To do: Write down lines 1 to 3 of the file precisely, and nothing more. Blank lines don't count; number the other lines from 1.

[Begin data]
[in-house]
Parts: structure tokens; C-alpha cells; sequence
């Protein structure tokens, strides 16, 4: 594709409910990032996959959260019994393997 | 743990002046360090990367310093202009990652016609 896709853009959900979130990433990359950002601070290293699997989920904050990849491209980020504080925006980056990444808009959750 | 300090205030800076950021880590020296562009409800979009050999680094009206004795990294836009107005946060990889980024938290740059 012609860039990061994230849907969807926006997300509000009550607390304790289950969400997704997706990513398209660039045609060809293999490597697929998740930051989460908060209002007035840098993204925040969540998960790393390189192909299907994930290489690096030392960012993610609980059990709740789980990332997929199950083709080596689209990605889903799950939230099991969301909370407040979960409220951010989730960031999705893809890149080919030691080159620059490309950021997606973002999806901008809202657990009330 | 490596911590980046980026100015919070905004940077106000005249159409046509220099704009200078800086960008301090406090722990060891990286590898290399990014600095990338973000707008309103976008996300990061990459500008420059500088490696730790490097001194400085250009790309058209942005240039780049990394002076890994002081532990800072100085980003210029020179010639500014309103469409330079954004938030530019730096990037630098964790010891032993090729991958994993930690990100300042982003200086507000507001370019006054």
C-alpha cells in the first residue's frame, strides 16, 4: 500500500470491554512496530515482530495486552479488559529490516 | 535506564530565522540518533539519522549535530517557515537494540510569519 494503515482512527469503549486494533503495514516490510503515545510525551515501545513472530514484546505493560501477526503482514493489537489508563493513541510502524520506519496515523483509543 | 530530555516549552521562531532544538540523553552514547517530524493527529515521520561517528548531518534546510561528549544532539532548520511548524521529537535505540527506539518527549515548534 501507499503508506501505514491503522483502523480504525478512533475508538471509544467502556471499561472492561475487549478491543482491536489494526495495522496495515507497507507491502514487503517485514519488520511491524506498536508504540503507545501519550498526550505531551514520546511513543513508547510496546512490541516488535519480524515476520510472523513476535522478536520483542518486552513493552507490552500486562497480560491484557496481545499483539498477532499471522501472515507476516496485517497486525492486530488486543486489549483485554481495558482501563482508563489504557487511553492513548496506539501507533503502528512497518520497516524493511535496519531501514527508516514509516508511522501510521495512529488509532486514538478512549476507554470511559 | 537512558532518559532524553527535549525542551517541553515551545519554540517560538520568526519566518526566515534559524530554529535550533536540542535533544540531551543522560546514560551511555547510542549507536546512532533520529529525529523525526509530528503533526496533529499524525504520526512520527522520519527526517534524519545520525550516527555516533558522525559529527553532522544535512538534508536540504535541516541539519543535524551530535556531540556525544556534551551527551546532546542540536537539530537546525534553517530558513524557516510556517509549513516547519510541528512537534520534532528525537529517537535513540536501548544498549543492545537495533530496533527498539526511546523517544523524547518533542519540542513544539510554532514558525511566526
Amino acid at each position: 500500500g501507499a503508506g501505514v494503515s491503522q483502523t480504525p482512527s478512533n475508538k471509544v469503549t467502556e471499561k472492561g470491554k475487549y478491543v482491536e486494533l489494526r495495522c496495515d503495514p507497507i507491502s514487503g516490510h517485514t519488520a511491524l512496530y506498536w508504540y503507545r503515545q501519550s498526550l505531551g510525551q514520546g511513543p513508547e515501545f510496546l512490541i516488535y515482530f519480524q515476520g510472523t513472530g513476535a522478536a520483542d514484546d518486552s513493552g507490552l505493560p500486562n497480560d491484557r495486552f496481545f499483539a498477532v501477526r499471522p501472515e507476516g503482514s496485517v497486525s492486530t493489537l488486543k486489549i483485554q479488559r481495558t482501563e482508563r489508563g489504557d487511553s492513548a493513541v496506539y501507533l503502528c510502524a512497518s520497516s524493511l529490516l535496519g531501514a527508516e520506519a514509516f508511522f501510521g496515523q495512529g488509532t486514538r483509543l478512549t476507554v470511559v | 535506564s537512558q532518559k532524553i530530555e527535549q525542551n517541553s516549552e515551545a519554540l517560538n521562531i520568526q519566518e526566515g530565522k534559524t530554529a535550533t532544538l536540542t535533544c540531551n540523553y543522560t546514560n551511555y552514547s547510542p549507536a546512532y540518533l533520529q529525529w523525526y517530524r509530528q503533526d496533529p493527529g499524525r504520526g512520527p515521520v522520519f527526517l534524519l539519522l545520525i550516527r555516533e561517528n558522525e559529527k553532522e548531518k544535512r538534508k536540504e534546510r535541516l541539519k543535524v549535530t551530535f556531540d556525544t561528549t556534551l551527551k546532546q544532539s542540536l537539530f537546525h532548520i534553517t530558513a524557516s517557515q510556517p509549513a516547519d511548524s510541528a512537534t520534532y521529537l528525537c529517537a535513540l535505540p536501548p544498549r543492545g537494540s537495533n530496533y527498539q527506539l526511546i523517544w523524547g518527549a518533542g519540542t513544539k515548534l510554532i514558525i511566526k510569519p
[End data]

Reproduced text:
[in-house]
Parts: structure tokens; C-alpha cells; sequence
């Protein structure tokens, strides 16, 4: 594709409910990032996959959260019994393997 | 743990002046360090990367310093202009990652016609 896709853009959900979130990433990359950002601070290293699997989920904050990849491209980020504080925006980056990444808009959750 | 300090205030800076950021880590020296562009409800979009050999680094009206004795990294836009107005946060990889980024938290740059 012609860039990061994230849907969807926006997300509000009550607390304790289950969400997704997706990513398209660039045609060809293999490597697929998740930051989460908060209002007035840098993204925040969540998960790393390189192909299907994930290489690096030392960012993610609980059990709740789980990332997929199950083709080596689209990605889903799950939230099991969301909370407040979960409220951010989730960031999705893809890149080919030691080159620059490309950021997606973002999806901008809202657990009330 | 490596911590980046980026100015919070905004940077106000005249159409046509220099704009200078800086960008301090406090722990060891990286590898290399990014600095990338973000707008309103976008996300990061990459500008420059500088490696730790490097001194400085250009790309058209942005240039780049990394002076890994002081532990800072100085980003210029020179010639500014309103469409330079954004938030530019730096990037630098964790010891032993090729991958994993930690990100300042982003200086507000507001370019006054």